• 2 tbsp tomato paste ($0.69 at Rouse and we used about 1/3 of the small can, so $0.45.)
  • 2 tablespoons all-purpose flour
  • 2-1/4 cups chicken broth (I make chicken broth about once a week and had it on hand. If you buy it in a carton, you’ll spend about $3.47 for the carton of 32 oz from Emeril. You’ll have some leftovers, so it’s about $1.75.)
  • 4 bay leaves
  • Juice of 1 lemon ($3.99 for a bag at Rouse, but usually around $0.50 is what I’ll use.)

That’s a total of $22.51 for the dish with a whole chicken and $21.62 with the thighs. The whole chicken version will easily feed four people as a starter, and the leg version will feed two or three, again depending on what you’re serving with it. We made orzo pasta and spinach, but I think the next time I make it I’ll use polenta, or “porridge” as my grandmother called it. Grilled asparagus or zucchini would be great in place of spinach, as would broccoli raab.

The Food 52 video says this recipe is in Link’s “Real Cajun” cookbook, but it’s actually in “Down South.” They are two good books that I hope to review in more detail at some point.

In other news, I recently learned that three local chefs are hosting a benefit evening to raise money for the World Central Kitchen’s Chefs for Ukraine charity. Here is part of the version:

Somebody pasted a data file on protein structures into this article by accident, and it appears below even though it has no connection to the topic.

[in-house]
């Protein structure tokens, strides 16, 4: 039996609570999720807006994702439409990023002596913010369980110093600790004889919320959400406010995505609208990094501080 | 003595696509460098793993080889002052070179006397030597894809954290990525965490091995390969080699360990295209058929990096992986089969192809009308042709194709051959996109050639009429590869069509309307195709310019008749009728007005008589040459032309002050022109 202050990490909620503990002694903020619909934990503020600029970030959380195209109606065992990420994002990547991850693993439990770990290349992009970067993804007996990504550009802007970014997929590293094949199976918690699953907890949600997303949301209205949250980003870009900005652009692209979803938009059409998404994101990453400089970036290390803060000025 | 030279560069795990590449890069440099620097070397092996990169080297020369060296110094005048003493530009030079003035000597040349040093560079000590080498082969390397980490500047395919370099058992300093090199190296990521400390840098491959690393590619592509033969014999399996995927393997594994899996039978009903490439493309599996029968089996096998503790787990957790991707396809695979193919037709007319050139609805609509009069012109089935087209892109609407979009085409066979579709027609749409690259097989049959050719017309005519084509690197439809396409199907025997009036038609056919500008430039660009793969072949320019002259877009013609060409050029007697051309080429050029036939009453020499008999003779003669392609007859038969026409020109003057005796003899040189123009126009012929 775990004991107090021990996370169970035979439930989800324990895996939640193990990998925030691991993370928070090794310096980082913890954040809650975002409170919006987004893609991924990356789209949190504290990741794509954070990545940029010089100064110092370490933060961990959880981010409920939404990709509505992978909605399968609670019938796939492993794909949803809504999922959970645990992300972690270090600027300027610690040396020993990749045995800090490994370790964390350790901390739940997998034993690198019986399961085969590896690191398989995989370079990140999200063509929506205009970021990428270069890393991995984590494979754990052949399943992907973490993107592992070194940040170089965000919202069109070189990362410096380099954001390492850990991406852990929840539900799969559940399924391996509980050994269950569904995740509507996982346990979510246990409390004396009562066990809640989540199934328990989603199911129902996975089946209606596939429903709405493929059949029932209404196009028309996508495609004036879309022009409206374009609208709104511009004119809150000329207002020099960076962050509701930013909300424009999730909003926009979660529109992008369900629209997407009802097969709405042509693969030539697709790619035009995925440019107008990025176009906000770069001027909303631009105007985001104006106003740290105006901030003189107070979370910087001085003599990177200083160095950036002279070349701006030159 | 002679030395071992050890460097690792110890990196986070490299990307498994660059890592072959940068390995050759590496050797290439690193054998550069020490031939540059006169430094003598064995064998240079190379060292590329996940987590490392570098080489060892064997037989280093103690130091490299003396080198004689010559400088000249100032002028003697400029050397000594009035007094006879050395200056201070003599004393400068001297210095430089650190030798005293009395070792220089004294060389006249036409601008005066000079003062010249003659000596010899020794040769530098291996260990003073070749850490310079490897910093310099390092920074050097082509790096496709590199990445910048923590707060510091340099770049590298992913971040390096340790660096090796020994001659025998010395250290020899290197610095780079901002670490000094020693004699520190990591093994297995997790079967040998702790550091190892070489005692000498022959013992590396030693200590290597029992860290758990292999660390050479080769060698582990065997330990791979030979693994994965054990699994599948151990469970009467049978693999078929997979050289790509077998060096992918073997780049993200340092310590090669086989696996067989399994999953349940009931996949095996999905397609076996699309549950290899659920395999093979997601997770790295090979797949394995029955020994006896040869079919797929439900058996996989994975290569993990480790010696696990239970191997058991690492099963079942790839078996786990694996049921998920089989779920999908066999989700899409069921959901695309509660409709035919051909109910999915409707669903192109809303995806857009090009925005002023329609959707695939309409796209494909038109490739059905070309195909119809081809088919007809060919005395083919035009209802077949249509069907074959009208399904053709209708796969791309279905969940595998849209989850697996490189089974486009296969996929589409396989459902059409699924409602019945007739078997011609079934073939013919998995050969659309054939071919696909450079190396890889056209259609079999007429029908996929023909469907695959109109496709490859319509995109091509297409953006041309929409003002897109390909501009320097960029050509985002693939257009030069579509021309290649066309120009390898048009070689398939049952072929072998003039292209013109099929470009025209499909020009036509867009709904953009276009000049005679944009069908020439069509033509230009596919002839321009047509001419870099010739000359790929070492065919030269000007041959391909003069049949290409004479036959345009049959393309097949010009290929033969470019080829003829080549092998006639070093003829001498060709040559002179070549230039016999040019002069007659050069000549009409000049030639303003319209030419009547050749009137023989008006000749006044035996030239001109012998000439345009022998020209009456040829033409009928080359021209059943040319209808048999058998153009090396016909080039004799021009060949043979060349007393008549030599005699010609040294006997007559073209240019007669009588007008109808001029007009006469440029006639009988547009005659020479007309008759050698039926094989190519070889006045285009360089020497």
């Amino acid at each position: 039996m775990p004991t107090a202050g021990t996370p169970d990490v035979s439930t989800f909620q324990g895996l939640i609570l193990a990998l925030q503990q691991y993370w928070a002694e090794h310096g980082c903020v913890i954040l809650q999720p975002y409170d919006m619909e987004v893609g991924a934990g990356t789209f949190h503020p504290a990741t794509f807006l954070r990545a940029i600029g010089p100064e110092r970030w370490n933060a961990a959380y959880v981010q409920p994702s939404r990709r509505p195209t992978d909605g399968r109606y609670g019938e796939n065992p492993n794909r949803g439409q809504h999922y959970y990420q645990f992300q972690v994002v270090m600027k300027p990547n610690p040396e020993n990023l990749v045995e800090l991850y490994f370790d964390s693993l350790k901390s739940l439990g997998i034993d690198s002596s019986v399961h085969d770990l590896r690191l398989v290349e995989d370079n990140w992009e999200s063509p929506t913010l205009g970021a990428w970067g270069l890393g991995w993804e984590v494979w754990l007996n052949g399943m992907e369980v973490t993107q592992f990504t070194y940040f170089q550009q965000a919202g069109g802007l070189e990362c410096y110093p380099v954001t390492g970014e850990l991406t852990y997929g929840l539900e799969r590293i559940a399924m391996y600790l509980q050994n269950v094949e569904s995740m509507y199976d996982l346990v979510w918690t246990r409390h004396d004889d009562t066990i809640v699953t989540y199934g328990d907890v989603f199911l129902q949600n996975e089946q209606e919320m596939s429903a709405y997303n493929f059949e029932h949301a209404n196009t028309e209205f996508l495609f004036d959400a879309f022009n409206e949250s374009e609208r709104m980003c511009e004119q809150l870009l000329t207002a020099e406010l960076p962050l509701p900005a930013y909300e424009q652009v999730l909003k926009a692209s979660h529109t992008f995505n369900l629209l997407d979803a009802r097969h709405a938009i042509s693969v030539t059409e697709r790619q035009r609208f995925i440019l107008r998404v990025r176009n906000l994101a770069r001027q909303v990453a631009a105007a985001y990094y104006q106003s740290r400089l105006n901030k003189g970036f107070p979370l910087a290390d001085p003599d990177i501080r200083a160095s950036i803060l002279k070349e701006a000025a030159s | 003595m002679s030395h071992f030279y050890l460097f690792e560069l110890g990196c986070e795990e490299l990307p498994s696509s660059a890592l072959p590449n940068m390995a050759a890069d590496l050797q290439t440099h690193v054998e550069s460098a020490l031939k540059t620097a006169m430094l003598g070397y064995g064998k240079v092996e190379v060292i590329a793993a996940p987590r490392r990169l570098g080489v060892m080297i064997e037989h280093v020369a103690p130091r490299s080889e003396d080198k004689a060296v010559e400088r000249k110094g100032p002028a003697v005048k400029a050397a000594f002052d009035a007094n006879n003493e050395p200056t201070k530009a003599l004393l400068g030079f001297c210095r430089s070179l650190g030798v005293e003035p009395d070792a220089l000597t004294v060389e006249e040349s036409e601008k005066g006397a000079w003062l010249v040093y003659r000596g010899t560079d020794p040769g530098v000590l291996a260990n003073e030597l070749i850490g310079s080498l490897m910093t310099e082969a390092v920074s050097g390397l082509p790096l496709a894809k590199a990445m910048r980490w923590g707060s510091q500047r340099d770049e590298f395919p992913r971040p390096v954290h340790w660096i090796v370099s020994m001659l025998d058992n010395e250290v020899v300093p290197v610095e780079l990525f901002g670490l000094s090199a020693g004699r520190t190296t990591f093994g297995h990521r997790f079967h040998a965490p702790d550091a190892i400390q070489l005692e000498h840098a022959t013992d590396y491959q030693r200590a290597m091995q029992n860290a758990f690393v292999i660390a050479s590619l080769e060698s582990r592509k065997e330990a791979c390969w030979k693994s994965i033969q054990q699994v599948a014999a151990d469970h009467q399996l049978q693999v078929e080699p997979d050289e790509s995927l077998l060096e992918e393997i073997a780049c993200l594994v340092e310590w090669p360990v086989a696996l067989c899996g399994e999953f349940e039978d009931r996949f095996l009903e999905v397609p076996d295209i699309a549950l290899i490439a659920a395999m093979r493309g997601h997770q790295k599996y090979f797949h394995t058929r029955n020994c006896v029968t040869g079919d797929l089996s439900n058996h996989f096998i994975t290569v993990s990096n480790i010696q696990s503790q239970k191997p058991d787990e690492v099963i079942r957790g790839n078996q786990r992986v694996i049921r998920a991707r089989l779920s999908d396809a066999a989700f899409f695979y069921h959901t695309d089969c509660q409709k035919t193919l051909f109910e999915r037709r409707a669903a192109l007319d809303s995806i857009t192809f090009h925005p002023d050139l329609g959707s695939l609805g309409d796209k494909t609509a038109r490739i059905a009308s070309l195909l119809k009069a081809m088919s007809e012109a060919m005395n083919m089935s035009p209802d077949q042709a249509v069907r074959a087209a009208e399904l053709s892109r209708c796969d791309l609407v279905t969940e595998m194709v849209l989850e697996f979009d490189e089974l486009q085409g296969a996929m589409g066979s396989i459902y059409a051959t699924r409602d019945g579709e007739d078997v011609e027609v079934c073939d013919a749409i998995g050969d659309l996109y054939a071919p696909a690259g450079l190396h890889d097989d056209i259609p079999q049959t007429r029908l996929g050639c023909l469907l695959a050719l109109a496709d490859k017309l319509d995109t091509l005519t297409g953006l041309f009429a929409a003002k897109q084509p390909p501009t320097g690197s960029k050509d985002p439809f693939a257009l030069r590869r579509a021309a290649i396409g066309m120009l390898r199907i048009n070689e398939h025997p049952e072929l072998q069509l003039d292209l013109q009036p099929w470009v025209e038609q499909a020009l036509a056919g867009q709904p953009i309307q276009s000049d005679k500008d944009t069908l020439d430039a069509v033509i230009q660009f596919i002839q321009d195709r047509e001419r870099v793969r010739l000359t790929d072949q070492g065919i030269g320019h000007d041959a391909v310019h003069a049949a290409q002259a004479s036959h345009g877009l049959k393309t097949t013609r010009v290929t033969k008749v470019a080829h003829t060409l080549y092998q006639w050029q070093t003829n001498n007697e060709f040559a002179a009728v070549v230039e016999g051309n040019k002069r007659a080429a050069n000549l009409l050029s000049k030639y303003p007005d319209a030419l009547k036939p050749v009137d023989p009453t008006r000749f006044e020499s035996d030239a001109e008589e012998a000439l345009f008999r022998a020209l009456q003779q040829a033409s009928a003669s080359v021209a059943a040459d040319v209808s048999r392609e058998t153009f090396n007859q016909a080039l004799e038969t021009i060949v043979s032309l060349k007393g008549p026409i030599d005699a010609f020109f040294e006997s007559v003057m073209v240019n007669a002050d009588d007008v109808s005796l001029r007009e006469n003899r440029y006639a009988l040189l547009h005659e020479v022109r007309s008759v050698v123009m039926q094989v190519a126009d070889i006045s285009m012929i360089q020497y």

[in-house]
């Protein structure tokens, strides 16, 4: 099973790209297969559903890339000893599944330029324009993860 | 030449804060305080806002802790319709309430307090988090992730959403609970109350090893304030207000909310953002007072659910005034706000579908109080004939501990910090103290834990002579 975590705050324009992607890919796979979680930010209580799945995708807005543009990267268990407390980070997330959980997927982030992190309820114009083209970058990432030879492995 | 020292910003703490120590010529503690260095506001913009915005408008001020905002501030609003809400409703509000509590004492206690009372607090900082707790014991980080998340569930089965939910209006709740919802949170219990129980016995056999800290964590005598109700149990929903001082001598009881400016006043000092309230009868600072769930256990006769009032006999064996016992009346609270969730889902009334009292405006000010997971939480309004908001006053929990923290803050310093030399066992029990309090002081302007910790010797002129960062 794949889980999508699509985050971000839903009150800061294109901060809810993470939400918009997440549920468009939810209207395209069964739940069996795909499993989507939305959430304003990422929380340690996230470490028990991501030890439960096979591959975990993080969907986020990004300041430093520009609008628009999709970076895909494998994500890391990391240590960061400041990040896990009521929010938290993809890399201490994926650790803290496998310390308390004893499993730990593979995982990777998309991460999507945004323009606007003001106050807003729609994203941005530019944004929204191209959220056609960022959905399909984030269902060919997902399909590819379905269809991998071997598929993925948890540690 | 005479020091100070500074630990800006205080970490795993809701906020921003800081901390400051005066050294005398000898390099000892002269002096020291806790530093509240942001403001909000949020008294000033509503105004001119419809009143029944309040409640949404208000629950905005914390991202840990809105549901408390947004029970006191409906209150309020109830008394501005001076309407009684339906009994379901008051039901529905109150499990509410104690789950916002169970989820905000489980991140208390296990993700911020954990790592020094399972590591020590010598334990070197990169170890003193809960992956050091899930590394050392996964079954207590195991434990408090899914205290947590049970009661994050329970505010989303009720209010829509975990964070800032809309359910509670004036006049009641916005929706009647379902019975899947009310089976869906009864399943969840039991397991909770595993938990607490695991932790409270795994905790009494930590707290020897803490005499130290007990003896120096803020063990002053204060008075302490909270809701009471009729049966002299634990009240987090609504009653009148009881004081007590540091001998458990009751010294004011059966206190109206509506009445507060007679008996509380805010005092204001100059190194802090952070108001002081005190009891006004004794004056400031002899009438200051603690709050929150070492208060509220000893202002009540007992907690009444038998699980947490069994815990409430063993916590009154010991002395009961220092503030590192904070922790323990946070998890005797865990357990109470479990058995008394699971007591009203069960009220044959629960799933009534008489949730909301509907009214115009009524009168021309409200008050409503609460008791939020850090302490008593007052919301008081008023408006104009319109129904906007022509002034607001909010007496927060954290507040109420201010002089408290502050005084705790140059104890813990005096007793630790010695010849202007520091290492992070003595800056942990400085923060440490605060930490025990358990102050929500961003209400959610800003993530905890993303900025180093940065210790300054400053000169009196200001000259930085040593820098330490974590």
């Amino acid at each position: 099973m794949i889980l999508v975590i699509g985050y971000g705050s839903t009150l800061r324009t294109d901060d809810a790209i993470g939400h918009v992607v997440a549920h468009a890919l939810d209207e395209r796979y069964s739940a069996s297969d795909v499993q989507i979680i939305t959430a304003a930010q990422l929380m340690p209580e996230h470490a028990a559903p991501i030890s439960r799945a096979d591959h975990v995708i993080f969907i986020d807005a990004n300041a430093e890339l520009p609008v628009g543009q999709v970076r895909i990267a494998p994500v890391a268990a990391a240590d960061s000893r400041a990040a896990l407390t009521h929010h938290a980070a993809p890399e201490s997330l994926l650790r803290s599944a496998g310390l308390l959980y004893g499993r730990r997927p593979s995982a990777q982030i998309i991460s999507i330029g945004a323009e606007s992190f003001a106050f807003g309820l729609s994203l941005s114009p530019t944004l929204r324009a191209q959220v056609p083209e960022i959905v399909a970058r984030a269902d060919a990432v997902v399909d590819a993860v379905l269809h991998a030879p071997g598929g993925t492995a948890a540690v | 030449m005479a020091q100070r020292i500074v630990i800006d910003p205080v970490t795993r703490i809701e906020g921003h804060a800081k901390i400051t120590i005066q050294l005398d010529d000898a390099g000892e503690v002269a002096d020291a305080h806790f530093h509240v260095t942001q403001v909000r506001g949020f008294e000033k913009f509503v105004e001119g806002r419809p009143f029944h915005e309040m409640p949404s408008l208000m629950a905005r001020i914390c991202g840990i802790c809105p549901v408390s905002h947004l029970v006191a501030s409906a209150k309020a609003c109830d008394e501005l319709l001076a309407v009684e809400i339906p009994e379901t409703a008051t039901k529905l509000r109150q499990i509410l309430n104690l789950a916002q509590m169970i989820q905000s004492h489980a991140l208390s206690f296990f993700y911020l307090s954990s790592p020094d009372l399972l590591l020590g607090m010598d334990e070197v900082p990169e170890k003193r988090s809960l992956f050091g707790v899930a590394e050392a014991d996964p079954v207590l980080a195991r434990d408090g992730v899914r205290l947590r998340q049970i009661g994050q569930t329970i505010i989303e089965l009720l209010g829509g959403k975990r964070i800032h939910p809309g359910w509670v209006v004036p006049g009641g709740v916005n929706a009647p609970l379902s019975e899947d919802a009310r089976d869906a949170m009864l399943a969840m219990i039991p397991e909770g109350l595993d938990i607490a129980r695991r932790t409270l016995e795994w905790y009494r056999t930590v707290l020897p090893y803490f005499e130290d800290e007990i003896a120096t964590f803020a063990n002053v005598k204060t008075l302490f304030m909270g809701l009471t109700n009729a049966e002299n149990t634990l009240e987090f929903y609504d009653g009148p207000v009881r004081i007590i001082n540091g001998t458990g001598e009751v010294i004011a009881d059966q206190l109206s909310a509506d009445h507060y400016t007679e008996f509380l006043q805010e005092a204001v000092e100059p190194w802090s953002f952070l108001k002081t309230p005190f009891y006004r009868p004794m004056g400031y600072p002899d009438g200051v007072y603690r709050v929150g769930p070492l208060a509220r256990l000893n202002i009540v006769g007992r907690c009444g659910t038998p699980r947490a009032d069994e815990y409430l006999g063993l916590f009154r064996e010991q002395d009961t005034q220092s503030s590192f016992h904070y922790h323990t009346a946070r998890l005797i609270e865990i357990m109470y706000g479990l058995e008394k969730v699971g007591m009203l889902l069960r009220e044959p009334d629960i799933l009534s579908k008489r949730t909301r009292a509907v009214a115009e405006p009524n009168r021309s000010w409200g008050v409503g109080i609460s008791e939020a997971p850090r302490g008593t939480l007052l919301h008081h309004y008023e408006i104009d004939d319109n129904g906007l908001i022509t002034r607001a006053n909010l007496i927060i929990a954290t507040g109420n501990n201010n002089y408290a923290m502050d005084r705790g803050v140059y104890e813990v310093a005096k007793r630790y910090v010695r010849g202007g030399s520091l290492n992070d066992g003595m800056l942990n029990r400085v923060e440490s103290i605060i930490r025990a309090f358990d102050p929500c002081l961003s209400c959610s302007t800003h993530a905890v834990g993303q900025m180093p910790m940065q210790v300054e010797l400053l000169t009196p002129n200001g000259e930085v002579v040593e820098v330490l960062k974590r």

James Beard: Finalist for Best Southern Chef 2022, Isaac Toups, owner of Toups Meatery in New Orleans, partners with award-winning Chef Nina Compton of Compère Lapin and Bywater American Bistro and Chef Mason Hereford, owner of “Best New Bon Appétit in America 2017’s Restaurants” Turkey and the Wolf and Molly’s Rise and Shine, to host a one-of-a-kind private in-home dinner for ten to benefit the chefs of World Central Kitchen (WCK) for Ukraine.

“We are devastated by the tragic events unfolding in Ukraine. Having worked with WCK throughout the pandemic to feed the New Orleans community, we know the incredible work they are doing and want to support their frontline efforts in Ukraine,” says Isaac Toups.

The winner of the auction will enjoy an extravagant dining experience, tailored to their preferences, from this trio of renowned and award-winning chefs. It will include several courses with wine and/or cocktail pairings, as well as the opportunity to interact and socialize with some of the big names in New Orleans cuisine.

Opening bids start at $10,000 and can be made at Rally Up. Bidding is open now and will end on April 20, 2022 at 11:59 p.m. CST.

*The experience is valid for 10 people

*Experience cannot be transferred, resold or auctioned

*To be determined on a mutually agreed date

*Open to residents of the continental United States

*All travel outside of the state of Louisiana will require Chefs travel and accommodations and is the winner’s responsibility

*Expires one year from date of purchase

They are three great chefs and also great people. I’ve had the opportunity to meet and talk to all three at length over the years, and if you’re lucky enough to be one of ten guests at this meal, you’ll not only enjoy the food, but also their company. I suspect the winning bidder will be driven by a desire to support the great work WCK is doing for Ukraine and the world, of course, but the dinner looks like amazing lagniappe.